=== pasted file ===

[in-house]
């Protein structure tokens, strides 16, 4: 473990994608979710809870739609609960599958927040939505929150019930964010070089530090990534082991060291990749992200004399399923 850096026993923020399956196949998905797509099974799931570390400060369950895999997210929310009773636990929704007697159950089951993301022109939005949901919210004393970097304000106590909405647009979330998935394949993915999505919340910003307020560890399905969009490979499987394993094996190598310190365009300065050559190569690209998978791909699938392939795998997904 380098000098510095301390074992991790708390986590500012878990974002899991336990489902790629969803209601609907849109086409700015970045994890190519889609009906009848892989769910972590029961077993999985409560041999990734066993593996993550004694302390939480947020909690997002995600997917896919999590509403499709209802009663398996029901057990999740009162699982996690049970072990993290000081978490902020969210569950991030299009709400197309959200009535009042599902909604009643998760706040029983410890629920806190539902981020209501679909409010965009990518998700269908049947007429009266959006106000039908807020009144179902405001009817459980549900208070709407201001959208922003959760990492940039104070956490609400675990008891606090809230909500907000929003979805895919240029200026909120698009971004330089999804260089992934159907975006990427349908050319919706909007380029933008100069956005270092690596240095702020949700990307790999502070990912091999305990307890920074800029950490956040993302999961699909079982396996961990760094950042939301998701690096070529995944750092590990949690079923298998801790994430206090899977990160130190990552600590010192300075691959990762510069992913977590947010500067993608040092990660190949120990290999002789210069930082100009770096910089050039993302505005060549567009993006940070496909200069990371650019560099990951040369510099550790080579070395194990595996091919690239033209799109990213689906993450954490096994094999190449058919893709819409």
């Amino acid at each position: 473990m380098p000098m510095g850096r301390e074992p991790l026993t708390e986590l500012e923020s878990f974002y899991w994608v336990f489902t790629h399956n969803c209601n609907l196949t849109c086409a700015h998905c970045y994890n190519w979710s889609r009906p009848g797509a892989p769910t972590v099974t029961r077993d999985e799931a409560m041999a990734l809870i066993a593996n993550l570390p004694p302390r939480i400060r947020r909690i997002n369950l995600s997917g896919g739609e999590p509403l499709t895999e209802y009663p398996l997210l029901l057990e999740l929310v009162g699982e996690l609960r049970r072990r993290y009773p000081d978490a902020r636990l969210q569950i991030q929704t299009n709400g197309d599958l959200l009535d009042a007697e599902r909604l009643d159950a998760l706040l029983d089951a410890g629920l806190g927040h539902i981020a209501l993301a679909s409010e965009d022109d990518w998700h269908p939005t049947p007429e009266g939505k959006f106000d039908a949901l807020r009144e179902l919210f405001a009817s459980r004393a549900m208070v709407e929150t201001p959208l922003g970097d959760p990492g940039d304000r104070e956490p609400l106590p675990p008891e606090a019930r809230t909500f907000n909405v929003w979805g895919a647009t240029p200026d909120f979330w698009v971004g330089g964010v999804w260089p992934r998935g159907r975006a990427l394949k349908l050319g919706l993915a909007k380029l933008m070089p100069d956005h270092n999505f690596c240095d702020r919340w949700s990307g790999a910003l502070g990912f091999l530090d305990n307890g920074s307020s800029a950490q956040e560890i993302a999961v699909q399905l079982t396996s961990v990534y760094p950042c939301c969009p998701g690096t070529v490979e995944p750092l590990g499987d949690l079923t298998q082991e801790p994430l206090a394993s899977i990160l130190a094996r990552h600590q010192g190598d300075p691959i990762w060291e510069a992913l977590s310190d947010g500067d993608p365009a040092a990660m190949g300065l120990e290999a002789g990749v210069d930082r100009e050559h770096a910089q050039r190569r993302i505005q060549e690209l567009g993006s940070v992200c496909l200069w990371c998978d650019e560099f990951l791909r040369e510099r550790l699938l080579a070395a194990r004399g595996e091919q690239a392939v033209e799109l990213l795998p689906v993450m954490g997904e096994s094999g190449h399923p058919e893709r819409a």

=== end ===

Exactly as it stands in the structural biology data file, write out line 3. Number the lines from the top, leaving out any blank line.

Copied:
């Amino acid at each position: 473990m380098p000098m510095g850096r301390e074992p991790l026993t708390e986590l500012e923020s878990f974002y899991w994608v336990f489902t790629h399956n969803c209601n609907l196949t849109c086409a700015h998905c970045y994890n190519w979710s889609r009906p009848g797509a892989p769910t972590v099974t029961r077993d999985e799931a409560m041999a990734l809870i066993a593996n993550l570390p004694p302390r939480i400060r947020r909690i997002n369950l995600s997917g896919g739609e999590p509403l499709t895999e209802y009663p398996l997210l029901l057990e999740l929310v009162g699982e996690l609960r049970r072990r993290y009773p000081d978490a902020r636990l969210q569950i991030q929704t299009n709400g197309d599958l959200l009535d009042a007697e599902r909604l009643d159950a998760l706040l029983d089951a410890g629920l806190g927040h539902i981020a209501l993301a679909s409010e965009d022109d990518w998700h269908p939005t049947p007429e009266g939505k959006f106000d039908a949901l807020r009144e179902l919210f405001a009817s459980r004393a549900m208070v709407e929150t201001p959208l922003g970097d959760p990492g940039d304000r104070e956490p609400l106590p675990p008891e606090a019930r809230t909500f907000n909405v929003w979805g895919a647009t240029p200026d909120f979330w698009v971004g330089g964010v999804w260089p992934r998935g159907r975006a990427l394949k349908l050319g919706l993915a909007k380029l933008m070089p100069d956005h270092n999505f690596c240095d702020r919340w949700s990307g790999a910003l502070g990912f091999l530090d305990n307890g920074s307020s800029a950490q956040e560890i993302a999961v699909q399905l079982t396996s961990v990534y760094p950042c939301c969009p998701g690096t070529v490979e995944p750092l590990g499987d949690l079923t298998q082991e801790p994430l206090a394993s899977i990160l130190a094996r990552h600590q010192g190598d300075p691959i990762w060291e510069a992913l977590s310190d947010g500067d993608p365009a040092a990660m190949g300065l120990e290999a002789g990749v210069d930082r100009e050559h770096a910089q050039r190569r993302i505005q060549e690209l567009g993006s940070v992200c496909l200069w990371c998978d650019e560099f990951l791909r040369e510099r550790l699938l080579a070395a194990r004399g595996e091919q690239a392939v033209e799109l990213l795998p689906v993450m954490g997904e096994s094999g190449h399923p058919e893709r819409a």